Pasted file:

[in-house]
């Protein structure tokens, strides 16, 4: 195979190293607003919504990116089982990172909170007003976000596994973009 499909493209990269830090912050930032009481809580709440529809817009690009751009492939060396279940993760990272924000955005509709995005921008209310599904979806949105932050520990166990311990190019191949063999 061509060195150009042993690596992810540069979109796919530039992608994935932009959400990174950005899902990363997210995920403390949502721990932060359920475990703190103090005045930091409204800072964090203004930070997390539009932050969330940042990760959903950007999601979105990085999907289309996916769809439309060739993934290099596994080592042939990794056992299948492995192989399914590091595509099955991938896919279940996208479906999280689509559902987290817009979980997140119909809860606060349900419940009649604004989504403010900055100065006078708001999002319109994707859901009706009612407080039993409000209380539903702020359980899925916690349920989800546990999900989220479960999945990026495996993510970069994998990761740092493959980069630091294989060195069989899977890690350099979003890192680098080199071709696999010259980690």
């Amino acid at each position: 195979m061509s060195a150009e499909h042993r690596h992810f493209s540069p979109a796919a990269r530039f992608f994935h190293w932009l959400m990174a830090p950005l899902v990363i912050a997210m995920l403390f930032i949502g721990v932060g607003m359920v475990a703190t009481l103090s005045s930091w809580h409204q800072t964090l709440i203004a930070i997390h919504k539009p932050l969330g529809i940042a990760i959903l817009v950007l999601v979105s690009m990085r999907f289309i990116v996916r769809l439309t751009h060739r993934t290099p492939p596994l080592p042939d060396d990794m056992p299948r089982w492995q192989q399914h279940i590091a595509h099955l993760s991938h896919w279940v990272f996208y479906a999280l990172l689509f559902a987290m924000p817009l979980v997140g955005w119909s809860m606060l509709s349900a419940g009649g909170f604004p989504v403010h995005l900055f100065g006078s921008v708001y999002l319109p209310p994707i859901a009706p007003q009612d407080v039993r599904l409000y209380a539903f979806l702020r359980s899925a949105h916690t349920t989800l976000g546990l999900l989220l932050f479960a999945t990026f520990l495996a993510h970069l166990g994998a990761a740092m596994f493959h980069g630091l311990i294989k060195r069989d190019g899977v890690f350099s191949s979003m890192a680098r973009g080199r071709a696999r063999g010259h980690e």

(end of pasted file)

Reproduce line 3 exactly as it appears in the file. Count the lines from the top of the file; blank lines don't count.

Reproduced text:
């Amino acid at each position: 195979m061509s060195a150009e499909h042993r690596h992810f493209s540069p979109a796919a990269r530039f992608f994935h190293w932009l959400m990174a830090p950005l899902v990363i912050a997210m995920l403390f930032i949502g721990v932060g607003m359920v475990a703190t009481l103090s005045s930091w809580h409204q800072t964090l709440i203004a930070i997390h919504k539009p932050l969330g529809i940042a990760i959903l817009v950007l999601v979105s690009m990085r999907f289309i990116v996916r769809l439309t751009h060739r993934t290099p492939p596994l080592p042939d060396d990794m056992p299948r089982w492995q192989q399914h279940i590091a595509h099955l993760s991938h896919w279940v990272f996208y479906a999280l990172l689509f559902a987290m924000p817009l979980v997140g955005w119909s809860m606060l509709s349900a419940g009649g909170f604004p989504v403010h995005l900055f100065g006078s921008v708001y999002l319109p209310p994707i859901a009706p007003q009612d407080v039993r599904l409000y209380a539903f979806l702020r359980s899925a949105h916690t349920t989800l976000g546990l999900l989220l932050f479960a999945t990026f520990l495996a993510h970069l166990g994998a990761a740092m596994f493959h980069g630091l311990i294989k060195r069989d190019g899977v890690f350099s191949s979003m890192a680098r973009g080199r071709a696999r063999g010259h980690e």